“I’ve always prized myself on my ability to turn a phrase. Words are, in my not so humble opinion, our most inexhaustible source of magic. Capable of both inflicting injury, and remedying it.” – Albus Dumbledoore
Two weeks ago, I misspoke failed to recall a colleague’s name. I apologised profusely, and in the process realised part of my guilt was a disconnect between my public persona and my ‘true face.’ Those who know me tend to say I’m quite fluent with words, and that might be true for all I know. What I do know is I have anomia aphasia. My personal challenge is nouns; as far back as I recall I’ve struggled to talk around random nouns eluding me.
So you see, I am not actually good at words. I am good at talking around the word(s) I’ve forgotten. Incongruously, my weakness leads my speech and writing to be rather flowery; people mistake my stumblings for eloquence.
Being a teaching professor for about a decade, I have come to recognise our students buy into the ‘mystique’ of professing. Students believe our skills, when demonstrated, represent some innate, natural-born talent rather than hard won skill or even theatrical smoke and mirrors.
Easier to believe in magic, some days, than believe patient, painstaking practice is the only solution. Easier to believe in magic, because wizards (myself included) greatly dislike the pulling back of our curtains.
There is no shame in the artistry of performance. I enjoy trying to deliver interesting lectures and intriguing convocation speeches for my students and colleagues. I even enjoyed this year of writing blogs, and I’m thankful for the kind words several people have given us! It took and takes a lot of work to create this blog, it has been a labour of love for all of us here at CAPE.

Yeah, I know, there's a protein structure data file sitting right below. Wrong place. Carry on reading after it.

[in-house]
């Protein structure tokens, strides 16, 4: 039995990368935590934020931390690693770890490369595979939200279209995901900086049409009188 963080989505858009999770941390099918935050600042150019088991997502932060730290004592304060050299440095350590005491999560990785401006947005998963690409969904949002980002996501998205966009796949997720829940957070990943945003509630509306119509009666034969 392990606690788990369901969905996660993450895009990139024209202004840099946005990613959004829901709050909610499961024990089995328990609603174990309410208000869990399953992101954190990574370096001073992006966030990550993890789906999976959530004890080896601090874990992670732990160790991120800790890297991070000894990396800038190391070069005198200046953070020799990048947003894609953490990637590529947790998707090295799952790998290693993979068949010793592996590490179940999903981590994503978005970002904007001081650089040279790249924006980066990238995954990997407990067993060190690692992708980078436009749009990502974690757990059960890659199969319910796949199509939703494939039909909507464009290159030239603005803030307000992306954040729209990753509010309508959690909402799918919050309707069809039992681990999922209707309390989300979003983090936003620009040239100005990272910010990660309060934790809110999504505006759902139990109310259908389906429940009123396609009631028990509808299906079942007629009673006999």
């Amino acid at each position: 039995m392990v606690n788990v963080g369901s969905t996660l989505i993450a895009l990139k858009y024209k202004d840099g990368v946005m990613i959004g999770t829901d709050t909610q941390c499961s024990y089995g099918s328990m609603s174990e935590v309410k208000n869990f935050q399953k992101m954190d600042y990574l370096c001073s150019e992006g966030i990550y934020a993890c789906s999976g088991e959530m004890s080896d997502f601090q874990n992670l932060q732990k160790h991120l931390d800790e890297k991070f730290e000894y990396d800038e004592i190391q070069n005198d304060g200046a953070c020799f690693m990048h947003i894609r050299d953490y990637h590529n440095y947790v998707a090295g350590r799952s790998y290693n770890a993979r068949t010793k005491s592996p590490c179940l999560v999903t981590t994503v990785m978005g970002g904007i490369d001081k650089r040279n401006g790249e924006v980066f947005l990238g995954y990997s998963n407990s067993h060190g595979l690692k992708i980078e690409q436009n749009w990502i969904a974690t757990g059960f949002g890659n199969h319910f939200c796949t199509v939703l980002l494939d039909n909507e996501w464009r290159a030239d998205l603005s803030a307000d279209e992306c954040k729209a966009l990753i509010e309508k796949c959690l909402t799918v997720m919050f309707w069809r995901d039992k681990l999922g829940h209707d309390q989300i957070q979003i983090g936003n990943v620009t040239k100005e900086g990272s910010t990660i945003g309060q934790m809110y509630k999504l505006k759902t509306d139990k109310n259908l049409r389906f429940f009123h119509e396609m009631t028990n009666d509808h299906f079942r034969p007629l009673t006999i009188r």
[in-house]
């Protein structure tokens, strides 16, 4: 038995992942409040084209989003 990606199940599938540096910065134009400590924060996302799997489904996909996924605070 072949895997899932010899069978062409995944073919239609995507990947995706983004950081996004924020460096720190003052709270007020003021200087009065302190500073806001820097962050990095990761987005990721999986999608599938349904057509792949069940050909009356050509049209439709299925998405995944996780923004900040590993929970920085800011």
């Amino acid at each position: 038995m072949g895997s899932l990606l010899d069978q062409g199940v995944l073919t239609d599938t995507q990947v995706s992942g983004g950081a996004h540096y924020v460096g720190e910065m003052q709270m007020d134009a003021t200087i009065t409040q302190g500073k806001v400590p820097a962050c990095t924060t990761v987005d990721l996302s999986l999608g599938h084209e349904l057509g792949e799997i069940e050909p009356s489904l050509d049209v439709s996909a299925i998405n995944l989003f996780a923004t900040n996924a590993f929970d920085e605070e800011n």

Still, when the performance is over, there is one last step. It is not enough to transmit only our knowledge, wisdom, and passion. In the quintessentially human act of honestly telling our stories, we show our students our unflinching conviction that we do not idly profess our truths. I know my students can learn, because I did. I know my colleagues become a little more excellent every day, because their struggle is my struggle.
I do not always remember words well, and I doubt that struggle will ever be over. I will most likely forget your name at some point, and might even call you by the wrong one in front of several people. For when that has and will happen, I apologise.
As for the rest of the time, well, I look forward to doing my best to use words to make our world better. And, through our stories, I look forward to learning what makes your journey fascinating.